It's still a fun game that'll keep you busy for hours, though. The game is sure to keep you busy for 40-60 hours in the first play through. If you're the type that has to master everything by teaching every character every skill and magic... Grandia can easily keep you busy for 80 hours total. Of course, because of its lengthy quest and it's lack of side quests... Grandia is only really worth playing through once. The story is incredible and the battle system is still one of the best in the industry, but when all is said and done there just isn't much to make you want to play through it again.
Visually, Grandia is quite a looker. Everything is in 3D. This is no big deal now but in 1999 just about everything was pre-rendered in most games. Even games such as Final Fantasy VIII and Legend of Legaia were using pre-rendered backgrounds. This made Grandia a big piece of eye candy in 1999. While the fully 3D stuff didn't look nearly as awesome as some of those pre-rendered backgrounds, it was still the idea that Grandia was making the most use of the Playstation technology in 1999 than any other came to have come out (the only one I can think of that probably did make as much use was the original Metal Gear Solid in 1998). Of course, this can make some of Grandia seem ugly. Especially because a lot of pixels and stuff just really stand out. But it's the original Playstation, and for its time it was extraordinary.
Not as much can be said for all the audio. Much of the games music score is incredible enough--with plenty of memorable tunes... it was the voice acting that was sloppy. It was just all around horrible. This was pretty common on the Playstation. The number of games with good voice acting on the original Playstation can be counted on one hand (even if you're missing a finger!). Grandia wasn't one of them. Indeed it was nice to see a game with this much voice acting--especially in an RPG at this point in history. But at the time it didn't dawn on anyone to make sure it was GOOD voice acting. Much of it is just lifeless and there are also odd pauses in there as well. The script isn't helped much either. The story is incredible, but there are some lines that just aren't that good. When voiced... it could be the delivery but I'm sure some of it is just bad writing. And unfortunately with bad writing in some spots Grandia is no Resident Evil. You won't find much here that's so bad you just have laugh and eventually come to enjoy it. Just the same, there's nothing here that's so bad you'll find it ruins the essence of the game... or the story. Grandia may not have everything well written, but it is still, by far, one of the most memorable storylines in JRPG history.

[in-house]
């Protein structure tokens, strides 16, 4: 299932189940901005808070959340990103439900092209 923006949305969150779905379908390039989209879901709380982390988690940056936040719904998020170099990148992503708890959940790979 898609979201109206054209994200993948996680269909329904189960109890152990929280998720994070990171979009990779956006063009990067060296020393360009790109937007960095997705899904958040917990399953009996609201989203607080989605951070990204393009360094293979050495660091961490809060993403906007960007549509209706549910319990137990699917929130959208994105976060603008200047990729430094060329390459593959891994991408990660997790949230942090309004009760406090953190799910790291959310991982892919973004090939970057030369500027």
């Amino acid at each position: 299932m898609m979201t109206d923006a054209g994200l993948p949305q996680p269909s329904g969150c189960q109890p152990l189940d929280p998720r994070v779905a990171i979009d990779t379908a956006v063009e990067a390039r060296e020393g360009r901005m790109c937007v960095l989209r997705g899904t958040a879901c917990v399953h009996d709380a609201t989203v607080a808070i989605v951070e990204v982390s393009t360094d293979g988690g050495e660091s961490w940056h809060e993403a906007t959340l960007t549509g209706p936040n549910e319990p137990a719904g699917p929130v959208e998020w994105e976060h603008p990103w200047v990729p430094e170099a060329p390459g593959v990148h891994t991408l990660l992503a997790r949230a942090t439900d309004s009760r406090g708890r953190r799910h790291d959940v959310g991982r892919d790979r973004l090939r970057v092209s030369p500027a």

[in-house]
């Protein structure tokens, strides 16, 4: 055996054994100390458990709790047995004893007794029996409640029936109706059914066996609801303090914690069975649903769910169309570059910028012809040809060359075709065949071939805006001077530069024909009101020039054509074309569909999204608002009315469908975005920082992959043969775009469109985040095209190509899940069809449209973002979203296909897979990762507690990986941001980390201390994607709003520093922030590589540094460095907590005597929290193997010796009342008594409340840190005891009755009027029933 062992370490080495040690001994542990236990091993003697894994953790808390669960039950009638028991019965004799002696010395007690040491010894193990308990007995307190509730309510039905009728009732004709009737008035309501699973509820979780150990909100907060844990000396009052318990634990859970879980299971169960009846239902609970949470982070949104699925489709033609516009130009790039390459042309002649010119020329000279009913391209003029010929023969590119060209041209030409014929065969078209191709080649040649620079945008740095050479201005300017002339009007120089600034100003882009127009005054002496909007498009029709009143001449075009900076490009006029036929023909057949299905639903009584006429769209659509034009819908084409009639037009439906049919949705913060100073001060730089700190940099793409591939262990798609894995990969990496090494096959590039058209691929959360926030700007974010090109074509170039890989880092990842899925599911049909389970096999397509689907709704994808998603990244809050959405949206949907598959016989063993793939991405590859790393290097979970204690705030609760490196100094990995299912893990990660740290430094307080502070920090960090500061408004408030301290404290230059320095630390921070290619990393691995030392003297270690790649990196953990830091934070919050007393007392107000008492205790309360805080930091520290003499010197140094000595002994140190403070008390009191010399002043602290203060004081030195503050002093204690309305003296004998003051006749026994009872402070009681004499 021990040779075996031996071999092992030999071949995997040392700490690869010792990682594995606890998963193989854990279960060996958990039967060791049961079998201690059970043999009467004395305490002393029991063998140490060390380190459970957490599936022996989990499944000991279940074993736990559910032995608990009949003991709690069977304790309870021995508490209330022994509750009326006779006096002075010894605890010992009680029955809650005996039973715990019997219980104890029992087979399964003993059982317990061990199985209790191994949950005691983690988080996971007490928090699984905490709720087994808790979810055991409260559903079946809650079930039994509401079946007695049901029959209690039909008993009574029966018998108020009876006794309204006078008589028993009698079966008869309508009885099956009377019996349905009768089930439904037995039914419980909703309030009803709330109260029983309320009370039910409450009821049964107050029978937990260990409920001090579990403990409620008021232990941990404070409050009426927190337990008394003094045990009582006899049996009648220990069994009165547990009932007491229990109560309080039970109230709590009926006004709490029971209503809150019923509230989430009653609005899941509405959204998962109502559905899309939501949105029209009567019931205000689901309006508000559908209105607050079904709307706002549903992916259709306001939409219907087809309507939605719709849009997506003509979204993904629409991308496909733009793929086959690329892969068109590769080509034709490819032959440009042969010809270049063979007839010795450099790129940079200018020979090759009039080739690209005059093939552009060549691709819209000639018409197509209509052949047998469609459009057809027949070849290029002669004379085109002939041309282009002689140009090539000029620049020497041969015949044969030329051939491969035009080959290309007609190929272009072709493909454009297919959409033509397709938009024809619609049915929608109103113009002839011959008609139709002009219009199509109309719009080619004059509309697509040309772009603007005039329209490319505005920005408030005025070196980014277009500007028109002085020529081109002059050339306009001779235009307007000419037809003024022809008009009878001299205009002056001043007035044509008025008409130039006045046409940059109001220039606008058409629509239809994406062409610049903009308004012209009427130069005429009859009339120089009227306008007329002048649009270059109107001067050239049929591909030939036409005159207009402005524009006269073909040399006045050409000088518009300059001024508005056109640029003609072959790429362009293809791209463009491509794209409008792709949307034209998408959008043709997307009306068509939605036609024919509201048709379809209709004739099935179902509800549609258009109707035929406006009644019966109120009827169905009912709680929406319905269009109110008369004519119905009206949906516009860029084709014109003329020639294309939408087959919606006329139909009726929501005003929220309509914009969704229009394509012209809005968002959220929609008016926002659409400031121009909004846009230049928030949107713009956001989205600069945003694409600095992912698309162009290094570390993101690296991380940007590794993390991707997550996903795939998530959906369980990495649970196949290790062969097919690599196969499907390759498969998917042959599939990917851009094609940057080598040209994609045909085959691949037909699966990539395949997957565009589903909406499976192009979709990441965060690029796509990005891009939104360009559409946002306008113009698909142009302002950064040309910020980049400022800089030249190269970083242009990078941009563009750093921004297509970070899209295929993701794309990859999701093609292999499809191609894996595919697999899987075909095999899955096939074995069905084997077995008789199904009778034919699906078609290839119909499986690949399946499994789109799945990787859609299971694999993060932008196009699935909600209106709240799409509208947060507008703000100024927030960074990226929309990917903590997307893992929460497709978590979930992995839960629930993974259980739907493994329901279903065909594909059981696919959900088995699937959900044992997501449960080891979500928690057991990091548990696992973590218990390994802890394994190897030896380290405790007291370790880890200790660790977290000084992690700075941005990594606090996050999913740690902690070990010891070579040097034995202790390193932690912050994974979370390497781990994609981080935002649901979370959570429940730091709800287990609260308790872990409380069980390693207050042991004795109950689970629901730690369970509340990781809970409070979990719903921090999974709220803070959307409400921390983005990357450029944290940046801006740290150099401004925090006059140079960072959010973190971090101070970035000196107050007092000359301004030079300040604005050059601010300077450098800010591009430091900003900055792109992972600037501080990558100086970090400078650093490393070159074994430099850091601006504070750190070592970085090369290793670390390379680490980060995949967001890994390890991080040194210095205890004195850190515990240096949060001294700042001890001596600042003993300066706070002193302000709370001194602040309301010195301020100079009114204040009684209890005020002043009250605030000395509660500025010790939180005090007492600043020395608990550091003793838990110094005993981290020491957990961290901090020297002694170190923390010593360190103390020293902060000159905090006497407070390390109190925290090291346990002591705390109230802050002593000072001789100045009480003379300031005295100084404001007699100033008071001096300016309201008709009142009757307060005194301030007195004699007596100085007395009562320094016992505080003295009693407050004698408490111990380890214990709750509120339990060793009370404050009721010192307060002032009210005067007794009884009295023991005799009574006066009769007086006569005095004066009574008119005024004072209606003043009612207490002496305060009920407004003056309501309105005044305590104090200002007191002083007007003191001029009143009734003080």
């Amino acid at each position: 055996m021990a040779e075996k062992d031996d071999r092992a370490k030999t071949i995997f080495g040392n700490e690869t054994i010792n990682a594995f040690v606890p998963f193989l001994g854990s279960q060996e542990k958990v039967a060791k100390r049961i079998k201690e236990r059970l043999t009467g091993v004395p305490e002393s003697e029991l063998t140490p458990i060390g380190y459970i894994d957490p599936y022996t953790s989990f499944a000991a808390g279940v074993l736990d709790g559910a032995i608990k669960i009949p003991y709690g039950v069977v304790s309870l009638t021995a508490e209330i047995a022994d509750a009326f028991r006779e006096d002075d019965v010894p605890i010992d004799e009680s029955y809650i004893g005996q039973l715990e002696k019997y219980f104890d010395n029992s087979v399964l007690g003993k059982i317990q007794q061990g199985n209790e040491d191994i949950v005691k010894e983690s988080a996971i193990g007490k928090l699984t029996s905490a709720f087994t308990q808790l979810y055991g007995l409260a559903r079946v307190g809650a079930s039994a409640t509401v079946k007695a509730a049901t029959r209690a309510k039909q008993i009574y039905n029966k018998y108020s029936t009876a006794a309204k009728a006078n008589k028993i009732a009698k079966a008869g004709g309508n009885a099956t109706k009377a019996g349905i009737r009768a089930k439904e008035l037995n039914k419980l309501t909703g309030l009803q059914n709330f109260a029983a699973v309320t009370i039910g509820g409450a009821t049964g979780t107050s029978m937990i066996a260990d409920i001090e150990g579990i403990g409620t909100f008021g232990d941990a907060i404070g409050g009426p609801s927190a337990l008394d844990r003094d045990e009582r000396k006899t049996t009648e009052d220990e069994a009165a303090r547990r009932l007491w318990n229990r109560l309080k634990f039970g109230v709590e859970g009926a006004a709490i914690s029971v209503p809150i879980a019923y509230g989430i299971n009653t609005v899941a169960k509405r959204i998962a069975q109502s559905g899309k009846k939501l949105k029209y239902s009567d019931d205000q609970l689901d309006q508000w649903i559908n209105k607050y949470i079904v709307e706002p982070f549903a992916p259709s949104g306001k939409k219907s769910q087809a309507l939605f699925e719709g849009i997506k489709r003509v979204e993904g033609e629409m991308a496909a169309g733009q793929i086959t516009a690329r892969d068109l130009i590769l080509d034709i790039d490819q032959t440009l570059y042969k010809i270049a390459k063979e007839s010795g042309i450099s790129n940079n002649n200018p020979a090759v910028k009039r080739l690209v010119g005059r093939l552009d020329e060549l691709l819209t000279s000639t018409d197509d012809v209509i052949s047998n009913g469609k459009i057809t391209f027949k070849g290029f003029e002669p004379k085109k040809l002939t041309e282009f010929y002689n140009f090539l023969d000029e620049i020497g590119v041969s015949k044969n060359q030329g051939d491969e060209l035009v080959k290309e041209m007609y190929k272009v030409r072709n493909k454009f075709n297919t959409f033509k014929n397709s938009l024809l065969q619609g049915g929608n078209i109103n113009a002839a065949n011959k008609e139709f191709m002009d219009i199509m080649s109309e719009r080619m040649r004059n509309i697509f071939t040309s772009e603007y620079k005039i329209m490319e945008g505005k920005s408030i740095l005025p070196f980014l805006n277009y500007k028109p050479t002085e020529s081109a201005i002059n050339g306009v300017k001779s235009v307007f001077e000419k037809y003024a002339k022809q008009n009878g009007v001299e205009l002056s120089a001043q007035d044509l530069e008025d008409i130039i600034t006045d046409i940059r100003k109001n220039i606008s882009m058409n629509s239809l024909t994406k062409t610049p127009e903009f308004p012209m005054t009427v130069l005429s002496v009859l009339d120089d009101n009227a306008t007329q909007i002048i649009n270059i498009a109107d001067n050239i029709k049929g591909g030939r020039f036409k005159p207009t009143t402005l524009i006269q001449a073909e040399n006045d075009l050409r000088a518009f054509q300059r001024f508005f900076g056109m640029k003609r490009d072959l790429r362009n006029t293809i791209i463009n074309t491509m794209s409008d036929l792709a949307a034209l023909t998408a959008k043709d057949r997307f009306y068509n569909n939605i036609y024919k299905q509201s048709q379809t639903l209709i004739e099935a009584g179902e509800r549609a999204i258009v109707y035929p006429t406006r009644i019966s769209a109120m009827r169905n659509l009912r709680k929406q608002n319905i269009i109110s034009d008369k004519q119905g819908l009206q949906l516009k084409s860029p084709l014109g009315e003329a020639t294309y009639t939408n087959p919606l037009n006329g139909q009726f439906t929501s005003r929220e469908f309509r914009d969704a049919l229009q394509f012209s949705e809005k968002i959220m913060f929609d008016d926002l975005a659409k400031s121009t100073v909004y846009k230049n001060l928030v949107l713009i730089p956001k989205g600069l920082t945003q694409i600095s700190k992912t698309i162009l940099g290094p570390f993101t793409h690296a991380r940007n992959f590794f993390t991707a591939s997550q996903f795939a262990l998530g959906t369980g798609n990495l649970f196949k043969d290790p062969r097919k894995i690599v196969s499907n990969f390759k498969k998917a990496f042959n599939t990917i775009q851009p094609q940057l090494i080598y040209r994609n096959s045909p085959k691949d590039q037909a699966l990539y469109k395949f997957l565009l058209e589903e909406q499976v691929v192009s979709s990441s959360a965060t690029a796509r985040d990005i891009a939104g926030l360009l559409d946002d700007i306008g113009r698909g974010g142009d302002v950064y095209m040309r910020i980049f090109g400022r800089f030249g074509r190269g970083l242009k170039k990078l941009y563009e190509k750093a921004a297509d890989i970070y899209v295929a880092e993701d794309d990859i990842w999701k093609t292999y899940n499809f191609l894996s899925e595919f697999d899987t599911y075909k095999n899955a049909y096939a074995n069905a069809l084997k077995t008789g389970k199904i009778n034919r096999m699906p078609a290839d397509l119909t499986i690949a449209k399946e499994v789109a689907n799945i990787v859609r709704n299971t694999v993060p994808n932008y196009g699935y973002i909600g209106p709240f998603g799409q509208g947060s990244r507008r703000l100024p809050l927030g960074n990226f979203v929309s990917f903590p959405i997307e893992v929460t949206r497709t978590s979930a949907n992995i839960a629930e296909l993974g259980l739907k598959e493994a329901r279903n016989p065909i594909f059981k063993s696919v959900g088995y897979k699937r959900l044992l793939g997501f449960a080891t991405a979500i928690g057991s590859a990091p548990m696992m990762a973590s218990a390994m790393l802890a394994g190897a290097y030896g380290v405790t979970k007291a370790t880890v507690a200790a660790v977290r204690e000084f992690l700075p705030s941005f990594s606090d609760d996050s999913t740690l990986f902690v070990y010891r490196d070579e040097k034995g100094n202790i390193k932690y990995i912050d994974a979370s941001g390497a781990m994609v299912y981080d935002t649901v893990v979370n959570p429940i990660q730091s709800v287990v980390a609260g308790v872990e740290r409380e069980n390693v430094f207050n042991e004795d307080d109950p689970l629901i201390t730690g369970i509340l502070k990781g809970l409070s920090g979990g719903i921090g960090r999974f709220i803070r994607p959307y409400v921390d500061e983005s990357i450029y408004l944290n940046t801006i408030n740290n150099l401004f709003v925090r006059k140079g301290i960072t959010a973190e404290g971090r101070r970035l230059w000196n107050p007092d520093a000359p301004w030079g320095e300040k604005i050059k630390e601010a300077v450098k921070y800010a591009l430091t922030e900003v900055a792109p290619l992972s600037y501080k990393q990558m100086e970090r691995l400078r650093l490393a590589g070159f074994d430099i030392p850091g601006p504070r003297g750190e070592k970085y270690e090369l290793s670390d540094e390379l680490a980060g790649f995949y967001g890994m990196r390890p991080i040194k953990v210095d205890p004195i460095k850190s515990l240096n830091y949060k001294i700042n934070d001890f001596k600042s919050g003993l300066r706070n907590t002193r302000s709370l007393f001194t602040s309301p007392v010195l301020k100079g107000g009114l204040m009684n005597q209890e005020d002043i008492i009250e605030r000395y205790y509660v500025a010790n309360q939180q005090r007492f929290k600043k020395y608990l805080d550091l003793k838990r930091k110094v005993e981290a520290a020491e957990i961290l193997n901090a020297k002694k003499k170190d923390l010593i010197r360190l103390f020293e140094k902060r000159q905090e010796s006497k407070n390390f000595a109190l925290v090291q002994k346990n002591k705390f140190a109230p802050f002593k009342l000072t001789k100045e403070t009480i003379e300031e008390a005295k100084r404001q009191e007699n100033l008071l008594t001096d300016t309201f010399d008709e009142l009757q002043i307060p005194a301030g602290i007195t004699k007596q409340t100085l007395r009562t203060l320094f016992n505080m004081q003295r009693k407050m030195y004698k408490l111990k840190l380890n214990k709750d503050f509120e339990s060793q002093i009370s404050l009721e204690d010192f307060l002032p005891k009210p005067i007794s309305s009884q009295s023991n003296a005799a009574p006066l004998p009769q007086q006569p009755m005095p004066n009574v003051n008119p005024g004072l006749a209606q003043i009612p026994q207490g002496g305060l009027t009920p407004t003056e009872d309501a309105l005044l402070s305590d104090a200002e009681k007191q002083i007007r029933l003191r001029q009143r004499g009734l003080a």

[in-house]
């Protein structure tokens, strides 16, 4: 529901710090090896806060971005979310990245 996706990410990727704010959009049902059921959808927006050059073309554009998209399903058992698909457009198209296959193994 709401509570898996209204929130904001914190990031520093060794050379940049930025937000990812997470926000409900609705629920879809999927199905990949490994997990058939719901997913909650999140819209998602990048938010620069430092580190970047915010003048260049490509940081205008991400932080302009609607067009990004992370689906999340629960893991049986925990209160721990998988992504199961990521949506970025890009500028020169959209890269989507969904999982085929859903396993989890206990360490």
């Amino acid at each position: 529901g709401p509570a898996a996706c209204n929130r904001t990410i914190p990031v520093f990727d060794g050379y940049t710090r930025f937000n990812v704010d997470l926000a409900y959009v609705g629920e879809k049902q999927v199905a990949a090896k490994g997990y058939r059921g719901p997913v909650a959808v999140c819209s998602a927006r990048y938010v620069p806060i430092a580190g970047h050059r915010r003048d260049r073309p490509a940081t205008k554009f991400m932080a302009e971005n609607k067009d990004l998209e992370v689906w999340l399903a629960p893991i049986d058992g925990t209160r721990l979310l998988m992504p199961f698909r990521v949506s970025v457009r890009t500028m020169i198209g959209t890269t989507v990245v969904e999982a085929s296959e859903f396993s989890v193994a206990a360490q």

It's hard to gauge Grandia. Some of its flaws aren't really that big. It's strengths more than outweigh its weaknesses... even, to some extent, overshadow them. The voice acting and writing aren't great, but the story still turns out to be incredible. Especially in some of its more emotional moments. Yet for the most part what really makes Grandia stand above many other RPGs out there is its amazing battle system. To this day there's still nothing quite like it... and this game was originally released in 1997! It may not have made as big of a splash as Final Fantasy VII or even Wild Arms, but it is a remarkable game that's worth playing at least once.
Strange how some people regard Grandia as the best Saturn RPG and one of the best on the PlayStation. While Grandia possesses some interesting qualities, it is completely dismantled by a series of devastating flaws that cripple the game. This review will be formulaic, but it will get the point across. The graphical engine was very good. 2D characters and 3D environments that can be rotated at will. I like nuances, and Grandia possesses many. I like knocking over teapots and … more
I'm a more analytical person. I believe that the purpose of the review is not for me to give you my opinion but for me to give you an analysis and help you decide if you want to get it. If you reading … more
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If you can put up with the cutesy graphics, Grandia is one of the longest, most compelling, and most character-driven role-playing games you'll ever spin in your PlayStation. By the time we finished this massive quest, we really cared about the game's characters. (By comparison, our interest in Final Fantasy VII was focusing more on getting from one transition movie scene to the next). The main story line is standard role-playing fare. The powerful General Baal has plans to unleash something of a Pandora's box on the world, and you can guess whose job it is to stop him. Grandia provides a world packed with colorful characters who are fun to talk to, and the unconventional combat system lets players pick and choose their fights. The characters in your party grow, as do their magical skills and weapons, meaning there's always some new accomplishment just around the corner that keeps players adventuring long into the night.